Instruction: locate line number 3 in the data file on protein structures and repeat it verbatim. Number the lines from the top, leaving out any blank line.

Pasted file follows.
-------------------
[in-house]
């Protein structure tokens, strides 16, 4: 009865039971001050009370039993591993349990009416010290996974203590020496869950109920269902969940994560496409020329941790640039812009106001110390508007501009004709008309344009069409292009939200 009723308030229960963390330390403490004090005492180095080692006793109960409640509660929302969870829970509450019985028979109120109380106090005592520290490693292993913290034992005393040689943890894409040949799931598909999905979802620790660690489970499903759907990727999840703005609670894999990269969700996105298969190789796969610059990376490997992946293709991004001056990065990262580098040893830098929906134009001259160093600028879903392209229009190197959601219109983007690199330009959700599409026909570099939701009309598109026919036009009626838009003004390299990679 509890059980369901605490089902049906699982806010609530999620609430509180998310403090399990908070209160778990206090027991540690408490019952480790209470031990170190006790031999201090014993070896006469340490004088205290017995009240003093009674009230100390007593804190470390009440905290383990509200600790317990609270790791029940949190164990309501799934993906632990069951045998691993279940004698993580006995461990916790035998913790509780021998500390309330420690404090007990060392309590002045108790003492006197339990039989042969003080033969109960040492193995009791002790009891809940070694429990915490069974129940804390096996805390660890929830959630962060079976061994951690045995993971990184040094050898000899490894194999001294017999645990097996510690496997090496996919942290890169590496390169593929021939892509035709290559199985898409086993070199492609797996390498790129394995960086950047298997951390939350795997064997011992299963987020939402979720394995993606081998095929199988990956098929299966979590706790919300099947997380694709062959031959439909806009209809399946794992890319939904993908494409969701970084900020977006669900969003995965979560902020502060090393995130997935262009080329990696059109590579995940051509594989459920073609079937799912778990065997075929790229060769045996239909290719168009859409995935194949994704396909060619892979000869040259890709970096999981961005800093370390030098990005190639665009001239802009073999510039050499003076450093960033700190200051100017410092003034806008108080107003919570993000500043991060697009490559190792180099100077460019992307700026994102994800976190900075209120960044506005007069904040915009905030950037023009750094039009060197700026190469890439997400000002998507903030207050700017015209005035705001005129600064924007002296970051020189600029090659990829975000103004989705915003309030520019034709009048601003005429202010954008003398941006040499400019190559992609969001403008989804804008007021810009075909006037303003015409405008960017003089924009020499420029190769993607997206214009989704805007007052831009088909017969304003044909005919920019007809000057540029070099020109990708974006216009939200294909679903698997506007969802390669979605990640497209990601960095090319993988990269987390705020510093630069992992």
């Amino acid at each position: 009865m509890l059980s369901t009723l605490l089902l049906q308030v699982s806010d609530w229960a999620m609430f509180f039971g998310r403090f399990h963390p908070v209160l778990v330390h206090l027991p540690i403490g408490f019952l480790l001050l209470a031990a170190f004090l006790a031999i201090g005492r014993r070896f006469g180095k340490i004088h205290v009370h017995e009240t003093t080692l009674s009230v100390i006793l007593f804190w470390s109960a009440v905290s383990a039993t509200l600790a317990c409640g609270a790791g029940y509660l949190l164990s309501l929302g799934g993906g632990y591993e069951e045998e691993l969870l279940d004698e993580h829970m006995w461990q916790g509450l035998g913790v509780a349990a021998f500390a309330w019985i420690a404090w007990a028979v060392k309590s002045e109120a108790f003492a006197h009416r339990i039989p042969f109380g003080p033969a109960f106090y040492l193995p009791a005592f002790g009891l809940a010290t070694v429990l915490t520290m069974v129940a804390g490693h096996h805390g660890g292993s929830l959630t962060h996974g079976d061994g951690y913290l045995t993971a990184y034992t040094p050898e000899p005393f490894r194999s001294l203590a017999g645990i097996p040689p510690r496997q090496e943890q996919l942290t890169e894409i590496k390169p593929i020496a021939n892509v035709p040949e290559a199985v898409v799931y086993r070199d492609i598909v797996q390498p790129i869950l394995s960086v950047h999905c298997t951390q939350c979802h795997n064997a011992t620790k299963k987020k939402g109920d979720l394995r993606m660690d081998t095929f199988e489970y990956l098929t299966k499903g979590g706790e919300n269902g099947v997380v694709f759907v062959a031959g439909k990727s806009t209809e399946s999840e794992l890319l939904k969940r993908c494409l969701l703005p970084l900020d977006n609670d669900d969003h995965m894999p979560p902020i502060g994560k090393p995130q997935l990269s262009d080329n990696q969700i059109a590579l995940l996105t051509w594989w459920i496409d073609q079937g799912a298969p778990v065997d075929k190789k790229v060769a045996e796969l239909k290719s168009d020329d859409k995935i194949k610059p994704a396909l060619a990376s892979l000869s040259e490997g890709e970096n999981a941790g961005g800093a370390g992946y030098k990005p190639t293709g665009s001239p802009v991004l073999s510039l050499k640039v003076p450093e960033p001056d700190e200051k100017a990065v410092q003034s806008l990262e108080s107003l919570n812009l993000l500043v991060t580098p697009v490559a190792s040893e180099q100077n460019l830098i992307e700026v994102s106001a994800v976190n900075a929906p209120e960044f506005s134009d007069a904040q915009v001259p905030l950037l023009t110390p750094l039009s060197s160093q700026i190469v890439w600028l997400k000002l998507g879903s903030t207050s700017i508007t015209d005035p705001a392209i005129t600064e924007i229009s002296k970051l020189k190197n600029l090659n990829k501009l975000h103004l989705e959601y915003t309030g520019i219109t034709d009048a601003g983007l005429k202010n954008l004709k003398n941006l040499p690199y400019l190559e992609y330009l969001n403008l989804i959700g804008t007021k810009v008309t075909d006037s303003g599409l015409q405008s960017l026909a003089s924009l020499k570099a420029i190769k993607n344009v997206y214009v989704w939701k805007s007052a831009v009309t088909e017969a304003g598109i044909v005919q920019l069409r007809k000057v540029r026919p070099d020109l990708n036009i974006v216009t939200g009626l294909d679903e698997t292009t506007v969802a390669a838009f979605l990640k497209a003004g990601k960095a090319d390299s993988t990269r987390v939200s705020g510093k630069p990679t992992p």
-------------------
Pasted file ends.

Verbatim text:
């Amino acid at each position: 009865m509890l059980s369901t009723l605490l089902l049906q308030v699982s806010d609530w229960a999620m609430f509180f039971g998310r403090f399990h963390p908070v209160l778990v330390h206090l027991p540690i403490g408490f019952l480790l001050l209470a031990a170190f004090l006790a031999i201090g005492r014993r070896f006469g180095k340490i004088h205290v009370h017995e009240t003093t080692l009674s009230v100390i006793l007593f804190w470390s109960a009440v905290s383990a039993t509200l600790a317990c409640g609270a790791g029940y509660l949190l164990s309501l929302g799934g993906g632990y591993e069951e045998e691993l969870l279940d004698e993580h829970m006995w461990q916790g509450l035998g913790v509780a349990a021998f500390a309330w019985i420690a404090w007990a028979v060392k309590s002045e109120a108790f003492a006197h009416r339990i039989p042969f109380g003080p033969a109960f106090y040492l193995p009791a005592f002790g009891l809940a010290t070694v429990l915490t520290m069974v129940a804390g490693h096996h805390g660890g292993s929830l959630t962060h996974g079976d061994g951690y913290l045995t993971a990184y034992t040094p050898e000899p005393f490894r194999s001294l203590a017999g645990i097996p040689p510690r496997q090496e943890q996919l942290t890169e894409i590496k390169p593929i020496a021939n892509v035709p040949e290559a199985v898409v799931y086993r070199d492609i598909v797996q390498p790129i869950l394995s960086v950047h999905c298997t951390q939350c979802h795997n064997a011992t620790k299963k987020k939402g109920d979720l394995r993606m660690d081998t095929f199988e489970y990956l098929t299966k499903g979590g706790e919300n269902g099947v997380v694709f759907v062959a031959g439909k990727s806009t209809e399946s999840e794992l890319l939904k969940r993908c494409l969701l703005p970084l900020d977006n609670d669900d969003h995965m894999p979560p902020i502060g994560k090393p995130q997935l990269s262009d080329n990696q969700i059109a590579l995940l996105t051509w594989w459920i496409d073609q079937g799912a298969p778990v065997d075929k190789k790229v060769a045996e796969l239909k290719s168009d020329d859409k995935i194949k610059p994704a396909l060619a990376s892979l000869s040259e490997g890709e970096n999981a941790g961005g800093a370390g992946y030098k990005p190639t293709g665009s001239p802009v991004l073999s510039l050499k640039v003076p450093e960033p001056d700190e200051k100017a990065v410092q003034s806008l990262e108080s107003l919570n812009l993000l500043v991060t580098p697009v490559a190792s040893e180099q100077n460019l830098i992307e700026v994102s106001a994800v976190n900075a929906p209120e960044f506005s134009d007069a904040q915009v001259p905030l950037l023009t110390p750094l039009s060197s160093q700026i190469v890439w600028l997400k000002l998507g879903s903030t207050s700017i508007t015209d005035p705001a392209i005129t600064e924007i229009s002296k970051l020189k190197n600029l090659n990829k501009l975000h103004l989705e959601y915003t309030g520019i219109t034709d009048a601003g983007l005429k202010n954008l004709k003398n941006l040499p690199y400019l190559e992609y330009l969001n403008l989804i959700g804008t007021k810009v008309t075909d006037s303003g599409l015409q405008s960017l026909a003089s924009l020499k570099a420029i190769k993607n344009v997206y214009v989704w939701k805007s007052a831009v009309t088909e017969a304003g598109i044909v005919q920019l069409r007809k000057v540029r026919p070099d020109l990708n036009i974006v216009t939200g009626l294909d679903e698997t292009t506007v969802a390669a838009f979605l990640k497209a003004g990601k960095a090319d390299s993988t990269r987390v939200s705020g510093k630069p990679t992992p």